DUP's departure for usual rancour is way too little too late
Like many observers I was struck by the surprisingly urbane exchange between John O’Dowd and Edwin Poots on BBC’s The View, (January 11). What a pleasant departure from the universal rancour and trading of noxious insults of the
preceeding days following the Barry McElduff fiasco. Who were these clones, and what had the BBC done with the real O’Dowd and Pootsie? My heart gave a little skip for joy. Was there really some hope left for the farce that passes for politics here? And then, fast on the heels of that comes Arlene Foster, speaking in emollient tones at the inaugural Killarney Economic Conference and suddenly I’m thinking, hey, what’s going on here?
Last time I looked the DUP were the strident Brexiteer cheerleaders for a hard Tory Brexit and Dublin was the bogeyman, thorn-in-the-side determined to thwart the ‘will of the British people’. Now, suddenly, Arlene says Brexit is “not about pulling up a drawbridge and cutting off NI from its nearest neighbours”. No, rather, it is in our “best interests to see the ROI prosper” as our futures together are “closely connected and underpinned by close economic and cultural ties”. Bit of a change from accusing the taoiseach of being “reckless” during phase one talks last November.
Allowing her the benefit of the doubt, I’ll assume that Arlene’s exhortation “not to rush for microphones at the first opportunity” is directed at DUP colleagues also as we head into phase two talks, where the real fun will begin.
Having its cake and eating it is not the sole province of the Tory Brexit strategy; by insisting they don’t want to see a hard border here yet simultaneously supporting May’s determination to drag the UK out of both the Customs Union and the Single Market, the DUP are seeking the proverbial pot of gold at the end of the rainbow. The two are mutually exclusive and it just won’t happen. A hard border presents the biggest challenge to peace on this island since the Good Friday Agreement was signed and what’s more, the DUP know it. A cynic might be tempted to believe that the recent dulcet overtures of Poots and Foster are finally, if belatedly, a recognition by the DUP that a combination of intransigence in talks to restore devolution, coupled with their obstinate Brexit stand behind the Tories, is grist to the mill for a reunited Ireland. Personally, I want no part of Brexit. I now look to Irish unity for deliverance from the looming Brexit disaster. I suspect there are many others like me also. Too little too late DUP.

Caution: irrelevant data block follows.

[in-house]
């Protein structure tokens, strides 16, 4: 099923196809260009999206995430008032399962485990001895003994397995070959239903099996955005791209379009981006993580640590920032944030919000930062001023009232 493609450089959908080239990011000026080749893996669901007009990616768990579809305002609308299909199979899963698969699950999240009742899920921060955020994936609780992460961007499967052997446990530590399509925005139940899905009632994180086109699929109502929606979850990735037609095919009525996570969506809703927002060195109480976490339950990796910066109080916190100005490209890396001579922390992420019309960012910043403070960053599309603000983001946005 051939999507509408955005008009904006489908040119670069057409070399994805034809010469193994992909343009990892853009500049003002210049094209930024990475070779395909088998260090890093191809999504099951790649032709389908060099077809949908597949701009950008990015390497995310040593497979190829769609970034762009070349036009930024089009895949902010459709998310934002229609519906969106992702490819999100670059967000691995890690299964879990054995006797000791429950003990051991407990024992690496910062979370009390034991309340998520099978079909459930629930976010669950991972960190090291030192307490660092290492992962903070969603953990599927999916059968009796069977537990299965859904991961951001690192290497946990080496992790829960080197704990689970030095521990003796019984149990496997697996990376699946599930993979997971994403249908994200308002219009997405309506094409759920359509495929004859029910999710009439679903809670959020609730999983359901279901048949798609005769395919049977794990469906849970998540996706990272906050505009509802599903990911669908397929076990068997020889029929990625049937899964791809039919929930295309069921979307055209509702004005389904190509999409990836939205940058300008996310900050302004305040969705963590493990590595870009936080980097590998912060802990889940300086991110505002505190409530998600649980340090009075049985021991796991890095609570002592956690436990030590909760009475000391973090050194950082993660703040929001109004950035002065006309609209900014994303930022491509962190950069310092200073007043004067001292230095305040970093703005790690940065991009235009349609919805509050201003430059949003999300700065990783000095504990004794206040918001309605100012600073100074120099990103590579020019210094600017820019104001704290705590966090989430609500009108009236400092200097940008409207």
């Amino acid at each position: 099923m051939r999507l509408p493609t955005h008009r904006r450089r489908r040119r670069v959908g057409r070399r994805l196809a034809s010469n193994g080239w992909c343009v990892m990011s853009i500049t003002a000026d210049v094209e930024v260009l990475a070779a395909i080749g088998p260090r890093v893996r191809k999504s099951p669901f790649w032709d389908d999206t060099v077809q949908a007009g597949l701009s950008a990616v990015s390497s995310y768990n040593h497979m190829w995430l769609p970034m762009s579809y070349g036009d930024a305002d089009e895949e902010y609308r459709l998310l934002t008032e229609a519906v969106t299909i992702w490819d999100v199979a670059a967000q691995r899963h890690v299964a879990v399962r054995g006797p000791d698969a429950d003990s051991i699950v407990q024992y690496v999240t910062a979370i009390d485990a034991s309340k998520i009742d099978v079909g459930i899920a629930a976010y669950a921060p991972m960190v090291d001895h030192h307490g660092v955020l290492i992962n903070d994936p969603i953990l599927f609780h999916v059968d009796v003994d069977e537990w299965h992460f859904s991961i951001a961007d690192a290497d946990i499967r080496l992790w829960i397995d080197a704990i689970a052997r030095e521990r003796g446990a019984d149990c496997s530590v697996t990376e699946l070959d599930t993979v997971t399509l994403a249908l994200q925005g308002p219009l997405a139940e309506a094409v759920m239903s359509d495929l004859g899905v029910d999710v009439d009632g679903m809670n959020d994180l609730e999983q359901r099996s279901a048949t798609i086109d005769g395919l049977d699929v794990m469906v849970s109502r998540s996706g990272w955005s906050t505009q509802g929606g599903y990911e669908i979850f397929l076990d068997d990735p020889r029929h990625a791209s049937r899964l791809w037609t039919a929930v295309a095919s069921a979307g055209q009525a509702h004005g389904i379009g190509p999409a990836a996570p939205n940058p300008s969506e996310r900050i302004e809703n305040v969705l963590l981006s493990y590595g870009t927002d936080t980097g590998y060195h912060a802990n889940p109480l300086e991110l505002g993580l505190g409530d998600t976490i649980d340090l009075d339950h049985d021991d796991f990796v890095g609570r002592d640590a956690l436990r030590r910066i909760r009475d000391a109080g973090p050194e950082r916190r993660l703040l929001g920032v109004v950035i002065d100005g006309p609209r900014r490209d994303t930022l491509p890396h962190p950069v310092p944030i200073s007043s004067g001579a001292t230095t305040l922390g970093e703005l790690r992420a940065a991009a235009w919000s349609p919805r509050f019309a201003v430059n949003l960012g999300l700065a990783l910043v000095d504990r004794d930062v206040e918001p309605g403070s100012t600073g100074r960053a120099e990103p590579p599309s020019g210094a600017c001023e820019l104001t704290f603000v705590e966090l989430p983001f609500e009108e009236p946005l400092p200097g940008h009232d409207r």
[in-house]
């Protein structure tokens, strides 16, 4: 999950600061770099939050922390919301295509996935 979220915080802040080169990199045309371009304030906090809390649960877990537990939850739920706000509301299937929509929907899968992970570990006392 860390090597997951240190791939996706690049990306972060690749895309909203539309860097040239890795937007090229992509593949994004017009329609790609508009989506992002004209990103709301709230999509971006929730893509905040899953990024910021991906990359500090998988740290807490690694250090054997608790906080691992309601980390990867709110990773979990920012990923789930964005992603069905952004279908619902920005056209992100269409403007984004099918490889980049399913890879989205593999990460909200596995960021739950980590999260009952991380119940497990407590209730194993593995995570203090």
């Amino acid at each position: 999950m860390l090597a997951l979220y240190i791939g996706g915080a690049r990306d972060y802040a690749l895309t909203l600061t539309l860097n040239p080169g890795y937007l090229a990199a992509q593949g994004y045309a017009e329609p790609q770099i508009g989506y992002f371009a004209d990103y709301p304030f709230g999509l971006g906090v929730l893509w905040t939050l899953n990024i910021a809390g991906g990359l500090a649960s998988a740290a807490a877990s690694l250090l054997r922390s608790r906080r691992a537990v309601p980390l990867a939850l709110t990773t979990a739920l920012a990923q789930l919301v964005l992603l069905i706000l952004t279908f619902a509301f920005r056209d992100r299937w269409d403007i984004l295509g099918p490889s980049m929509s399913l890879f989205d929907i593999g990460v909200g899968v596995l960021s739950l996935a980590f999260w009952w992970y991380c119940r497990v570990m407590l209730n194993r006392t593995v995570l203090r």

Omagh, Co Tyrone
Intentional ending of a person’s life can never be justified
I am prompted to write this letter in response to Clare Bailey MLA – 'Catholic Church still trying to hold moral high ground’ (January 11).
Ms Bailey comments that the Catholic Church’s teachings are 149 years old. I cannot comment on this as I do not know, but I believe that everybody should be against abortion.
We cannot single out that any one child does not have the right to life.
God has created every person to be born into the life here on Earth and ultimately to spend Eternity with Him. At the moment of conception God breathes His life into the child that has been conceived. From that moment on the child is beginning to be formed and starts to grow within the mother’s womb, until the birth of the child happens.
The colour of our eyes and hair, our gender, how tall we will be, our unique genetic make-up is all determined at that moment. Ms Bailey comments about the detection of foetal movement at 166 days There cannot be a sudden formation for this foetal movement to occur at this stage, as the movement requires limbs to take place. The heart starts beating at day 21. By the fourth week the brain is dividing into distinct segments. By day 42 brainwaves are detectable. By Week 12 eyes, ears, nose, fingers, teeth-buds, toes and all major organs are formed. The baby can yawn, swallow, suck, kick, flip and curl its fingers and toes. And so therefore there is a full body with all of the body matter at this stage. It’s really incredible. If only wombs had windows.